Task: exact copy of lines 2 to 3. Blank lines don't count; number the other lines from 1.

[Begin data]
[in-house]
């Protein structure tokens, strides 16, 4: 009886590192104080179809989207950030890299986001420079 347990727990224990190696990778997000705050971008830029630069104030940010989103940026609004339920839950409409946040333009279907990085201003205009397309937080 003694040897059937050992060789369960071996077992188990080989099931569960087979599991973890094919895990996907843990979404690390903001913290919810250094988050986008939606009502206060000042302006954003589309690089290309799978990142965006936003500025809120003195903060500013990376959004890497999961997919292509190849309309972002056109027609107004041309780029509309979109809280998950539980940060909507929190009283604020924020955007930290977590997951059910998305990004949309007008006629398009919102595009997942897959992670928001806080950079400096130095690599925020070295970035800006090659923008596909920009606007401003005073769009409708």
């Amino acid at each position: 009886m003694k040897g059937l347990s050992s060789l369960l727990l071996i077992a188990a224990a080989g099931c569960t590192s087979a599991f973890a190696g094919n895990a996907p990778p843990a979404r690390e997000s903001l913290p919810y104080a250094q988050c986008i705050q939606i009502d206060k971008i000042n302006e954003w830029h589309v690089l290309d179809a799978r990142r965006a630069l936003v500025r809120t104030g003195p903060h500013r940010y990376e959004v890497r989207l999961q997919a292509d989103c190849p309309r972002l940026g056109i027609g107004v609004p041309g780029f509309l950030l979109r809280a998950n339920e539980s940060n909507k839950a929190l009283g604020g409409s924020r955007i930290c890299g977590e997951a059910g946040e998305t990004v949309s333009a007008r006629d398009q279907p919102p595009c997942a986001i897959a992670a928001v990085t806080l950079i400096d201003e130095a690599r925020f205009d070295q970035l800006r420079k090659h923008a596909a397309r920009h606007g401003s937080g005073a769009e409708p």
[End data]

């Protein structure tokens, strides 16, 4: 009886590192104080179809989207950030890299986001420079 347990727990224990190696990778997000705050971008830029630069104030940010989103940026609004339920839950409409946040333009279907990085201003205009397309937080 003694040897059937050992060789369960071996077992188990080989099931569960087979599991973890094919895990996907843990979404690390903001913290919810250094988050986008939606009502206060000042302006954003589309690089290309799978990142965006936003500025809120003195903060500013990376959004890497999961997919292509190849309309972002056109027609107004041309780029509309979109809280998950539980940060909507929190009283604020924020955007930290977590997951059910998305990004949309007008006629398009919102595009997942897959992670928001806080950079400096130095690599925020070295970035800006090659923008596909920009606007401003005073769009409708």
């Amino acid at each position: 009886m003694k040897g059937l347990s050992s060789l369960l727990l071996i077992a188990a224990a080989g099931c569960t590192s087979a599991f973890a190696g094919n895990a996907p990778p843990a979404r690390e997000s903001l913290p919810y104080a250094q988050c986008i705050q939606i009502d206060k971008i000042n302006e954003w830029h589309v690089l290309d179809a799978r990142r965006a630069l936003v500025r809120t104030g003195p903060h500013r940010y990376e959004v890497r989207l999961q997919a292509d989103c190849p309309r972002l940026g056109i027609g107004v609004p041309g780029f509309l950030l979109r809280a998950n339920e539980s940060n909507k839950a929190l009283g604020g409409s924020r955007i930290c890299g977590e997951a059910g946040e998305t990004v949309s333009a007008r006629d398009q279907p919102p595009c997942a986001i897959a992670a928001v990085t806080l950079i400096d201003e130095a690599r925020f205009d070295q970035l800006r420079k090659h923008a596909a397309r920009h606007g401003s937080g005073a769009e409708p």